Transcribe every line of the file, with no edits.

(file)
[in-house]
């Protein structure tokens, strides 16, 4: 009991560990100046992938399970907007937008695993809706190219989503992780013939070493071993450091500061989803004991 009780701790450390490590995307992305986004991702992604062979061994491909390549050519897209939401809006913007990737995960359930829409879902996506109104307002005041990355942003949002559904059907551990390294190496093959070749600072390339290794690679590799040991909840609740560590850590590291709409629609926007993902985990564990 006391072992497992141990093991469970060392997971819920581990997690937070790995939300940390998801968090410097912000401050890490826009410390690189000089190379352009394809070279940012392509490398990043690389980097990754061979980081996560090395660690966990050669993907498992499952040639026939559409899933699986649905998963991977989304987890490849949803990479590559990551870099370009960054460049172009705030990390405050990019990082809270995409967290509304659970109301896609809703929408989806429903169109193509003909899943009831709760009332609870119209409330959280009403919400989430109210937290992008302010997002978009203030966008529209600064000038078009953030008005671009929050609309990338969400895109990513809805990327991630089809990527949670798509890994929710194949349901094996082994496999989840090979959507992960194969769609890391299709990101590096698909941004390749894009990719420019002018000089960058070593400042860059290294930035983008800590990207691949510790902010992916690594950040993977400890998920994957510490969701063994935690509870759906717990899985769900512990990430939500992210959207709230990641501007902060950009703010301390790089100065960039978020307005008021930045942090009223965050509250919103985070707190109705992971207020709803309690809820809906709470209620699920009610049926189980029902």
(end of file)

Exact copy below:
[in-house]
């Protein structure tokens, strides 16, 4: 009991560990100046992938399970907007937008695993809706190219989503992780013939070493071993450091500061989803004991 009780701790450390490590995307992305986004991702992604062979061994491909390549050519897209939401809006913007990737995960359930829409879902996506109104307002005041990355942003949002559904059907551990390294190496093959070749600072390339290794690679590799040991909840609740560590850590590291709409629609926007993902985990564990 006391072992497992141990093991469970060392997971819920581990997690937070790995939300940390998801968090410097912000401050890490826009410390690189000089190379352009394809070279940012392509490398990043690389980097990754061979980081996560090395660690966990050669993907498992499952040639026939559409899933699986649905998963991977989304987890490849949803990479590559990551870099370009960054460049172009705030990390405050990019990082809270995409967290509304659970109301896609809703929408989806429903169109193509003909899943009831709760009332609870119209409330959280009403919400989430109210937290992008302010997002978009203030966008529209600064000038078009953030008005671009929050609309990338969400895109990513809805990327991630089809990527949670798509890994929710194949349901094996082994496999989840090979959507992960194969769609890391299709990101590096698909941004390749894009990719420019002018000089960058070593400042860059290294930035983008800590990207691949510790902010992916690594950040993977400890998920994957510490969701063994935690509870759906717990899985769900512990990430939500992210959207709230990641501007902060950009703010301390790089100065960039978020307005008021930045942090009223965050509250919103985070707190109705992971207020709803309690809820809906709470209620699920009610049926189980029902």